One Book, One Chicago: writer Yiyun Li wrestles with concepts of darkness

by Jorgen Rehn correspondent

Twice yearly the Chicago Public Library system and various sponsors host a citywide event known as “One Book, One Chicago” (OBOC). According to, this event, now in its eleventh year, was created “as an opportunity to engage and enlighten our residents, foster a sense of community and create a culture of reading in our city.” Every April and November a book is chosen and events are held to discuss the content and themes therein.

This spring the OBOC choice was “Gold Boy, Emerald Girl” by writer Yiyun Li. This book, published in 2010, is the author’s third book and consists of a collection of nine short stories based in the author’s native China. One of the events held for this OBOC was a question and answer seminar with Li on April 19 at the Harold Washington Library Center. At this event, Li was very open about how her past shaped the tone of these stories.

What the reader will notice right away is that all of these stories have dark undertones that truly reach into the depth of human emotion and brokenness. When asked by the questioner, Chicago author Achy Obejas, about this aspect, Li replied, “Literature looks beyond the surface.” She went on to say that she sees no value in painting an unrealistically cheery image of a world that is dark and painful.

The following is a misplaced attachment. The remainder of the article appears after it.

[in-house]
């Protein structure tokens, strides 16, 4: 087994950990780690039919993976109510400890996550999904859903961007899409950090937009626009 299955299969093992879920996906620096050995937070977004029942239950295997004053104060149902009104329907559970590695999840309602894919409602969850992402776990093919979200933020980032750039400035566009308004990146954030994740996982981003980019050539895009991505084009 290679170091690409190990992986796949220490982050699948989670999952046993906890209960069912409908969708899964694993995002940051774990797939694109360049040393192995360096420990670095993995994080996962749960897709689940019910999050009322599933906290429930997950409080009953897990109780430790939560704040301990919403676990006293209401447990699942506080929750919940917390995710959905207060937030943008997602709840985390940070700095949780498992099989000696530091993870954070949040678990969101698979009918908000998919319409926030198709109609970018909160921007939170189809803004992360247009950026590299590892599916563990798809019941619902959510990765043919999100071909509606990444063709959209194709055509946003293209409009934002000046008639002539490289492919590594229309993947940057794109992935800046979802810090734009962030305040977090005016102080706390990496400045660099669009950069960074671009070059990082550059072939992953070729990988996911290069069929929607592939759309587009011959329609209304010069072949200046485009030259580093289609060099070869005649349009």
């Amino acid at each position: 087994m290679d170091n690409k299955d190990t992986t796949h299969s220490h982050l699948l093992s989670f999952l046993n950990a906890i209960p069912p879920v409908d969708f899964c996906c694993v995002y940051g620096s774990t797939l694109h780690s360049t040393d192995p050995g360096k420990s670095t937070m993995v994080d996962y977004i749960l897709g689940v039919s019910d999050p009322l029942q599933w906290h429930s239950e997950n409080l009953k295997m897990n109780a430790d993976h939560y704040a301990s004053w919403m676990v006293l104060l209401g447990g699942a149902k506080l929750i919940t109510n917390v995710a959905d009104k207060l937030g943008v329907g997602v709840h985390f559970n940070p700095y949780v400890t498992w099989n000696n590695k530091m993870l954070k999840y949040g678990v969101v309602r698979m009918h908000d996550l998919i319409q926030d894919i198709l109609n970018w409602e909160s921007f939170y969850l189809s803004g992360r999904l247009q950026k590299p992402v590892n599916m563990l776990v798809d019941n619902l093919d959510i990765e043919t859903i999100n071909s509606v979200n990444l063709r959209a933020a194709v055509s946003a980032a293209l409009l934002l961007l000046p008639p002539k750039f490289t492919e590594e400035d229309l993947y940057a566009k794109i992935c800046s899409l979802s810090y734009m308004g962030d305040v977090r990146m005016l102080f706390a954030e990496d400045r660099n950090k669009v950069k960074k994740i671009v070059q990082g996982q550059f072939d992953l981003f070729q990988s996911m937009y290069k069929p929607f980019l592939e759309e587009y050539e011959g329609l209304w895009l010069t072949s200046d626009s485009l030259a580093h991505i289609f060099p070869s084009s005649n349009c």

Li, who currently lives in California with her husband and two children, attributes this perspective to growing up in China. Her mother was a communist schoolteacher, but like many she had her fears. “‘There are eyes behind every door,’ my mother would tell me,” remembered Li. In regards to her desire to become a writer, she had to keep it secret and instead follow her parents’ wish for her to become a scientist. “My parents disapproved of reading fiction,” she said. This suppression made Li a very private person who learned to quietly observe everything she saw and internalize her feelings.

When Li was in her 20s she immigrated to the United States and found freedom in the cornfields of Iowa. “What did America mean to you at the time?” Obejas asked. “Nothing,” Li quickly replied. She then added, “It meant away from home.” Out of this milieu emerged a writer who is keenly aware of how badly humans can treat each other, and who is also skilled at showing that brokenness through the written word. Li said she strives to not be a Chinese writer or an American writer, but an international writer whose words transcend cultural divides.

PrintFriendly and PDF

    Add comment